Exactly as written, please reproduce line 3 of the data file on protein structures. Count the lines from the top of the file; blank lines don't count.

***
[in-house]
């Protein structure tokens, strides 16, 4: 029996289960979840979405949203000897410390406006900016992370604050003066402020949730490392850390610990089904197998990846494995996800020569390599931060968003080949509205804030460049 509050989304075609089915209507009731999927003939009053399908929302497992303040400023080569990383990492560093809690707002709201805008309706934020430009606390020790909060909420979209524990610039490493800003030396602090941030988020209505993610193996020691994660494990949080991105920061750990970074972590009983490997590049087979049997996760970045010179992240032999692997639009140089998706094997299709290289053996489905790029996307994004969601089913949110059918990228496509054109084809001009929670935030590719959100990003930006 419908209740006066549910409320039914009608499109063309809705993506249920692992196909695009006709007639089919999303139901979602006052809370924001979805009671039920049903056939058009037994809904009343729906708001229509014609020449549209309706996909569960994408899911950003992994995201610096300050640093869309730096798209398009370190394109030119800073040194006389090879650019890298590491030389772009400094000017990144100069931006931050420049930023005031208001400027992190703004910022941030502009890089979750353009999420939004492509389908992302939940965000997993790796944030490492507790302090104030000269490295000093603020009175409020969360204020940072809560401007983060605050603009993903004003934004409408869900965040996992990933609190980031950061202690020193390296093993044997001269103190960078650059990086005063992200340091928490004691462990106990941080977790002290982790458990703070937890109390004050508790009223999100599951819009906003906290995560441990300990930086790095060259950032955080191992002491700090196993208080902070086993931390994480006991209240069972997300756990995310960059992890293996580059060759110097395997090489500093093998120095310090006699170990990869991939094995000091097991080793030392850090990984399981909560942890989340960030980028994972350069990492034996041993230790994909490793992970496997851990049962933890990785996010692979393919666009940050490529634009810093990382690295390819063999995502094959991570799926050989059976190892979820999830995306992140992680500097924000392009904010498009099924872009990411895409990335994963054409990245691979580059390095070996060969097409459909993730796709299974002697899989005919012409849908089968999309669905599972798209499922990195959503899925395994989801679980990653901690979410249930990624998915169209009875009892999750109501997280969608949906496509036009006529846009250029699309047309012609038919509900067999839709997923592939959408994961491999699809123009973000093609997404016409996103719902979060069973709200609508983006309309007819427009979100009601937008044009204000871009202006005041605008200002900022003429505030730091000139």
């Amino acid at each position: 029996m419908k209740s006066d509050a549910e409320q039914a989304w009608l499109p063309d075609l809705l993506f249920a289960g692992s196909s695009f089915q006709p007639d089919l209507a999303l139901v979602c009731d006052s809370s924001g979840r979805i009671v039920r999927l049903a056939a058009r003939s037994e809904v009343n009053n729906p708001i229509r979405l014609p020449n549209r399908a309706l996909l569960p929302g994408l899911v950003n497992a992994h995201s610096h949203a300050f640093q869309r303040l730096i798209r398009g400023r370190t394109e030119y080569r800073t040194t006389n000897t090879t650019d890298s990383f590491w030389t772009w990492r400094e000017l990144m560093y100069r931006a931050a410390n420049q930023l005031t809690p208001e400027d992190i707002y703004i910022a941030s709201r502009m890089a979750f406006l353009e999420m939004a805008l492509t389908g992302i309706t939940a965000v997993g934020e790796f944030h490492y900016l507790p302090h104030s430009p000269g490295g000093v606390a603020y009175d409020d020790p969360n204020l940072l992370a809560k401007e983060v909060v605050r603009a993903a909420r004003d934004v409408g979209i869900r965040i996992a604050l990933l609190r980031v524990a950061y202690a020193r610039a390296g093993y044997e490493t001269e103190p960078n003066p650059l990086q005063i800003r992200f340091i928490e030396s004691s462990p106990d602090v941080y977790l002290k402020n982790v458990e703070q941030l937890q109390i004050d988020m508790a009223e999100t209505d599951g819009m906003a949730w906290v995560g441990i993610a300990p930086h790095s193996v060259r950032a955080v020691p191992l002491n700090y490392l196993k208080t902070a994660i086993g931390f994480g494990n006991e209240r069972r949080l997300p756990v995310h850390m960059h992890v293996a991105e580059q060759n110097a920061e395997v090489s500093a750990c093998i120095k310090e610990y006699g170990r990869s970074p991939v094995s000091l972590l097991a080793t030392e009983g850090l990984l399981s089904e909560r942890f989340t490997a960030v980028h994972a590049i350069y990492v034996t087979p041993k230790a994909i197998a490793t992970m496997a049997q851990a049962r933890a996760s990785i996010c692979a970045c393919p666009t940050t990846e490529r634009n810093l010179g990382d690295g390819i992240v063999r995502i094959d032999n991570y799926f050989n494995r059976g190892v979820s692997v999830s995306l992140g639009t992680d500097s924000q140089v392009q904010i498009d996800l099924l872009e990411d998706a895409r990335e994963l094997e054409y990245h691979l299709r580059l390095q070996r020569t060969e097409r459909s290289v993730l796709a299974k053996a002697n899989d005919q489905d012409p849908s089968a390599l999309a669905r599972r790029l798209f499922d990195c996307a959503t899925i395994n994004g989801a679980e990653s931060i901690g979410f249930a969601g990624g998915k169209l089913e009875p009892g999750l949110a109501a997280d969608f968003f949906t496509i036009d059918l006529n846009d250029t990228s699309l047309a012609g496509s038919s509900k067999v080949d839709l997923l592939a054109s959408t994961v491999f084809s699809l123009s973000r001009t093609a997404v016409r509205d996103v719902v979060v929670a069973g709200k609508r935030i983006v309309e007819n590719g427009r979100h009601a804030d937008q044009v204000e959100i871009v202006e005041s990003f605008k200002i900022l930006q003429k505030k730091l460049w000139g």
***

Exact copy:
């Amino acid at each position: 029996m419908k209740s006066d509050a549910e409320q039914a989304w009608l499109p063309d075609l809705l993506f249920a289960g692992s196909s695009f089915q006709p007639d089919l209507a999303l139901v979602c009731d006052s809370s924001g979840r979805i009671v039920r999927l049903a056939a058009r003939s037994e809904v009343n009053n729906p708001i229509r979405l014609p020449n549209r399908a309706l996909l569960p929302g994408l899911v950003n497992a992994h995201s610096h949203a300050f640093q869309r303040l730096i798209r398009g400023r370190t394109e030119y080569r800073t040194t006389n000897t090879t650019d890298s990383f590491w030389t772009w990492r400094e000017l990144m560093y100069r931006a931050a410390n420049q930023l005031t809690p208001e400027d992190i707002y703004i910022a941030s709201r502009m890089a979750f406006l353009e999420m939004a805008l492509t389908g992302i309706t939940a965000v997993g934020e790796f944030h490492y900016l507790p302090h104030s430009p000269g490295g000093v606390a603020y009175d409020d020790p969360n204020l940072l992370a809560k401007e983060v909060v605050r603009a993903a909420r004003d934004v409408g979209i869900r965040i996992a604050l990933l609190r980031v524990a950061y202690a020193r610039a390296g093993y044997e490493t001269e103190p960078n003066p650059l990086q005063i800003r992200f340091i928490e030396s004691s462990p106990d602090v941080y977790l002290k402020n982790v458990e703070q941030l937890q109390i004050d988020m508790a009223e999100t209505d599951g819009m906003a949730w906290v995560g441990i993610a300990p930086h790095s193996v060259r950032a955080v020691p191992l002491n700090y490392l196993k208080t902070a994660i086993g931390f994480g494990n006991e209240r069972r949080l997300p756990v995310h850390m960059h992890v293996a991105e580059q060759n110097a920061e395997v090489s500093a750990c093998i120095k310090e610990y006699g170990r990869s970074p991939v094995s000091l972590l097991a080793t030392e009983g850090l990984l399981s089904e909560r942890f989340t490997a960030v980028h994972a590049i350069y990492v034996t087979p041993k230790a994909i197998a490793t992970m496997a049997q851990a049962r933890a996760s990785i996010c692979a970045c393919p666009t940050t990846e490529r634009n810093l010179g990382d690295g390819i992240v063999r995502i094959d032999n991570y799926f050989n494995r059976g190892v979820s692997v999830s995306l992140g639009t992680d500097s924000q140089v392009q904010i498009d996800l099924l872009e990411d998706a895409r990335e994963l094997e054409y990245h691979l299709r580059l390095q070996r020569t060969e097409r459909s290289v993730l796709a299974k053996a002697n899989d005919q489905d012409p849908s089968a390599l999309a669905r599972r790029l798209f499922d990195c996307a959503t899925i395994n994004g989801a679980e990653s931060i901690g979410f249930a969601g990624g998915k169209l089913e009875p009892g999750l949110a109501a997280d969608f968003f949906t496509i036009d059918l006529n846009d250029t990228s699309l047309a012609g496509s038919s509900k067999v080949d839709l997923l592939a054109s959408t994961v491999f084809s699809l123009s973000r001009t093609a997404v016409r509205d996103v719902v979060v929670a069973g709200k609508r935030i983006v309309e007819n590719g427009r979100h009601a804030d937008q044009v204000e959100i871009v202006e005041s990003f605008k200002i900022l930006q003429k505030k730091l460049w000139g």